The Glass Ocean

( 2 )

Overview

THOMAS PYNCHON:
"An adventure of dreamlike momentum and romantic intensity, brought alive by a storyteller with uncanny access to the Victorians, not only to the closely-woven texture of their days but also to the dangerous nocturnal fires being attended to in their hearts."

JOHN BANVILLE:
"The Glass Ocean is that rarest of things, a historical novel, or at least a novel set ...

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The Glass Ocean: A Novel

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Overview

THOMAS PYNCHON:
"An adventure of dreamlike momentum and romantic intensity, brought alive by a storyteller with uncanny access to the Victorians, not only to the closely-woven texture of their days but also to the dangerous nocturnal fires being attended to in their hearts."

JOHN BANVILLE:
"The Glass Ocean is that rarest of things, a historical novel, or at least a novel set in history, that is also a work of art. Lori Baker is a captivating story-teller, and her prose has the flash and fire of molten glass."

"I write in retrospect, from the vantage of a distant shore." Flame-haired, six-foot-two in stocking feet, eighteen-year-old Carlotta Dell’oro recounts the lives of her parents—solitary glassmaker Leopoldo Dell’oro and beautiful, unreachable Clotilde Girard—and discovers in their loves and losses, their omissions and obsessions, thecircumstances of her abandonment and the weight of her inheritance. Thomas Pynchon calls debut novelist Lori Baker “a storyteller with uncanny access to the Victorians, not only to the closely woven texture of their days but also to the dangerous nocturnal fires being attended to in their hearts.”

Carlotta’s story begins in 1841, when Leo and Clotilde meet aboard the Narcissus, on an expedition led by Clotilde’s magnanimous, adventuring father. Leo is commissioned to draw the creatures of the deep sea, but is bewitched instead by golden Clotilde, beginning a devotion that will prove inescapable. Clotilde meanwhile sees only her dear papa, but when he goes missing she is pushed to Leo, returning with him to the craggy English shores of Whitby, the place to which Leo vowed he would never return.

There they form an uneasy coexistence, lost to one another. The events of the Narcissus haunt them, leaving Clotilde grieving for her father, while Leo becomes possessed by the work of transforming his sea sketches into glass. But in finding his art he surrenders Clotilde, and the distance between the two is only magnified by the birth of baby Carlotta.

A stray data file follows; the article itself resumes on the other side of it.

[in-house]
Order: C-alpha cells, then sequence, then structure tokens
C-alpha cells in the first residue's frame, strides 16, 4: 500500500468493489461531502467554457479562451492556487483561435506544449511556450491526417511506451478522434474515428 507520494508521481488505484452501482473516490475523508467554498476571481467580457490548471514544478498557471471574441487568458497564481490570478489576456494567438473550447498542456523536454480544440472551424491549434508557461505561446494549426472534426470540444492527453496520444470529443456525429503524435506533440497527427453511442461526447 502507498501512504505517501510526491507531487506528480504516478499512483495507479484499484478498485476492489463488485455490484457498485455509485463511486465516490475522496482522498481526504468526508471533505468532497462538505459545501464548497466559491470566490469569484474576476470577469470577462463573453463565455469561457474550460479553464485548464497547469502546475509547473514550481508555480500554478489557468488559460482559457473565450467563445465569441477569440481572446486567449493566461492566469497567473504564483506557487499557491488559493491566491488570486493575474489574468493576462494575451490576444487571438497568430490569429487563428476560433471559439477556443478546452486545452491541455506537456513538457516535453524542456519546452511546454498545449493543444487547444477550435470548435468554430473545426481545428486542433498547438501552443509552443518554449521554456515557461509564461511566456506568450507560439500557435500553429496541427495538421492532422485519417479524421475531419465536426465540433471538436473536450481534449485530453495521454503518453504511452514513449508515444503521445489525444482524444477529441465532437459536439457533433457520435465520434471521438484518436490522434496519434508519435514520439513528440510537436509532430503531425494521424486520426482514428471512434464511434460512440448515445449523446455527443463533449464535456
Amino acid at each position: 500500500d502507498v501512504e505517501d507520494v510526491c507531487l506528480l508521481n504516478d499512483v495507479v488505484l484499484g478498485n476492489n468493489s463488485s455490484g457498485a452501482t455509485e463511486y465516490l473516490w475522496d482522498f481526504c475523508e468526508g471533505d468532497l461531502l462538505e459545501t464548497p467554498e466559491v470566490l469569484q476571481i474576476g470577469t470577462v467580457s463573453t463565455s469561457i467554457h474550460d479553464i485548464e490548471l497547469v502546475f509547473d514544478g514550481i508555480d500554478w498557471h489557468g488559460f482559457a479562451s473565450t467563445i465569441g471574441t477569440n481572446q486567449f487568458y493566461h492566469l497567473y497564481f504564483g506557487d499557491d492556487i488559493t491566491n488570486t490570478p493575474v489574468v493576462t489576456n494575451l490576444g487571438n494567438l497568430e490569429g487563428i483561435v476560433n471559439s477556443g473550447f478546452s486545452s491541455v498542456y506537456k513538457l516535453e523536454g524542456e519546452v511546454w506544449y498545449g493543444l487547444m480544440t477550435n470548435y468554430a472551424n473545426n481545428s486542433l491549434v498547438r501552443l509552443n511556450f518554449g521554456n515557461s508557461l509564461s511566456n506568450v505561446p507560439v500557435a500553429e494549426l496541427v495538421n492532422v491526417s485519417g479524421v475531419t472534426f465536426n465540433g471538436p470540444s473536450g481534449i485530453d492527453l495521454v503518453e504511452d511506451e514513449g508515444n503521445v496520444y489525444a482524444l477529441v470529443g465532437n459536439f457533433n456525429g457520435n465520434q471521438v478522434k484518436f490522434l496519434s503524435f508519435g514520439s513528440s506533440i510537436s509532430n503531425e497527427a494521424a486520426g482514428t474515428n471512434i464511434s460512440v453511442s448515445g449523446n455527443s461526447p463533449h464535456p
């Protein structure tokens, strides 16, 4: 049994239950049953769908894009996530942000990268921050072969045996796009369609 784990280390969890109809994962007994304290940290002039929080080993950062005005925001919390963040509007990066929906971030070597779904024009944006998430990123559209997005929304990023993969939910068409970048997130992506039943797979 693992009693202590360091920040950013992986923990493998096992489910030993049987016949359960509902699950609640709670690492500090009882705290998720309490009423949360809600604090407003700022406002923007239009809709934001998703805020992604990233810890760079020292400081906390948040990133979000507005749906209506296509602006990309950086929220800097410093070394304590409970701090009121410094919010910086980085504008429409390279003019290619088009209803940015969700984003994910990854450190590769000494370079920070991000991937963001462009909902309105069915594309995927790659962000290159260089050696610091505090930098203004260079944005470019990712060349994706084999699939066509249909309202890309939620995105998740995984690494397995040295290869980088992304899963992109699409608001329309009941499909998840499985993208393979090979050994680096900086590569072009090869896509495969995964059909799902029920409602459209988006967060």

Years have passed, and Carlotta is now grown. A friend from the past comes to Whitby, and with his arrival sets into motion the Dell’oros’ inevitable disintegration. In hypnotic, inimitable prose Lori Baker’s The Glass Ocean transforms a story of family into something as otherworldly and mesmerizing as life beneath the sea itself.

Chicago Tribune
"Baker is gifted with a surreal, descriptive imagination, and her Victorian world is densely populated with the kind of objects you want to pick up and examine: kaleidoscopes, mechanical birds, glass eyes, hanging orchids. The novel is a cabinet of curiosities stuffed to the gills with fascinating things."

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Editorial Reviews

Publishers Weekly
Baker’s first novel (after two story collections, including Crash and Tell) conjures the strange Victorian world, both lush and barren, of 18-year-old orphan Carlotta Dell’Oro. Over six feet tall, fiery-haired, and filled with longing for the parents who were distant and full of mystery even when alive, Carlotta imagines the story of their lives and her own existence. Two decades before, when young Leo Dell’Oro sails as ship’s artist with acclaimed naturalist Felix Girard on his expedition to the New World, Felix’s gorgeous, clever daughter, Clotilde, teases the awkward Leo and captures his heart. When Felix disappears in a small boat, Clotilde goes with Leo to England, where she pines for her father, convinced he is alive, and where Leo becomes fascinated with glassmaking. Meanwhile, his new master, Thomas Argument, visits Clotilde daily, offering precious gifts and adoration that Leo can’t express. Thomas drops Clotilde, however, when it becomes clear that she’s pregnant, and Leo switches allegiances, joining Argument’s competitor. Carlotta imagines her own development as “a battle between my mother and me,” and feels sympathy for her mother having to give birth to a “cruel-eyed monster” such as Carlotta. When Carlotta arrives, she hovers in the corners of her parents’ attention, forgotten among the poorly preserved creatures in Felix’s dusty collection, until her parents’ obsessions soon draw them away, leaving her behind. Baker’s unforgettable tale is rich with nuance, buried passions, and Victorian oddities, offering passage into an extraordinary world. Agent: Melanie Jackson, Melanie Jackson Agency. (Aug. 5)
Library Journal
Set in the Victorian world but neither Dickensian nor steampunk, this debut novel by Bobst Literary Award winner Baker is narrated by red-haired, six-foot-plus Carlotta Dell'oro, who relates the story of her parents' lives. On an 1841 expedition aboard the Narcissus, during which he's expected to sketch sea creatures, Leonardo Dell'oro falls for remote, lovely Clotilde Girard, whose father funded the voyage. Leonardo brings Clotilde to remote Whitby, England, when her father goes missing, but they aren't the perfect couple. Eventually, Leonardo apprentices himself to a glassblower, learning to transform his sea sketches into fragile, fantastical forms. Love, art, and history; who can resist?